Northwest Environmental Advocates filed a lawsuit Friday against federal agencies for delaying taking action in controlling toxics that threaten salmon and steelhead.
The Portland-based group filed the suit under the federal Endangered Species Act against the U.S. Fish and Wildlife Service and National Marine Fisheries Service for not forcing Idaho to fix what it calls the state’s “inadequate” toxic standards.
“These agencies had already determined over a decade ago, back in 2002, that Idaho’s toxics rules were inadequate to protect threatened and endangered species,” said Nina Bell, NWEA’s Executive Director in a press release. “And then, they did nothing.”
Idaho’s Department of Environmental Quality submitted its toxics standards in 1994 to the U.S. Environmental Protection Agency for its approval under the Clean Water Act. EPA approved them in 1996, triggering a view under the Endangered Species Act to determine if they affect threatened and endangered species.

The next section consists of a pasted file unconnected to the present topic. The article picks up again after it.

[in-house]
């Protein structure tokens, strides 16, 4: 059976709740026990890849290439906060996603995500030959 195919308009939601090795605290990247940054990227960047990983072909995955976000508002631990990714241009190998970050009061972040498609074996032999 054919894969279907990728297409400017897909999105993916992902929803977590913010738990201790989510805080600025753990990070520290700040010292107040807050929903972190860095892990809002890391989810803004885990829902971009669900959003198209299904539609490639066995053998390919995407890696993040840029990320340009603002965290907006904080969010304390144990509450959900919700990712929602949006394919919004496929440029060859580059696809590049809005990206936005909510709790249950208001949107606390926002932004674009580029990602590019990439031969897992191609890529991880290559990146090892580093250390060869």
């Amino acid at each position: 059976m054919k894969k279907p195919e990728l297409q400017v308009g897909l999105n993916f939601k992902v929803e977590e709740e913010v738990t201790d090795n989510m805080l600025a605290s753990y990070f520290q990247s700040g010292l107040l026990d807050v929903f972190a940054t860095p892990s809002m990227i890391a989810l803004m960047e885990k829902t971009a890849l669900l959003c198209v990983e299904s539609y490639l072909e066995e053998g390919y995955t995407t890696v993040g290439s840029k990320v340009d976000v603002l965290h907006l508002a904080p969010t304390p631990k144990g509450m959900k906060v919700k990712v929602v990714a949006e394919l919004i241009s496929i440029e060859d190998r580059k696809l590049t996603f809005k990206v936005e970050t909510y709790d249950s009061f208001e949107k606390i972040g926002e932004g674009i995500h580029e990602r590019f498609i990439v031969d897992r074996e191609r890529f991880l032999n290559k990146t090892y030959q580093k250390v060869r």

Bell said the two agencies have worked on the issue for 17 years after deciding Idaho’s toxics standards weren’t protective enough to protect endangered fish. But they have not beern able to come to an agreement with EPA.
When the fish and wildlife agencies completed similar reviews in Oregon in 2012, they found that levels of some toxic chemicals would jeopardize the existence of salmon and steelhead. EPA subsequently disapproved these Oregon standards.
Bell said the group hope to get the same result from this lawsuit.
“It’s clear that without litigation, Idaho’s fish aren’t going to get the protection they require for survival,” she said.
The lawsuit is aimed to protect not only salmon and steelhead but also bull trout, Kootenai River white sturgeon, and five snails. There are 23 toxic pollutants at issue that Idaho adopted criteria for the protection of aquatic species, the groups says are inadequate.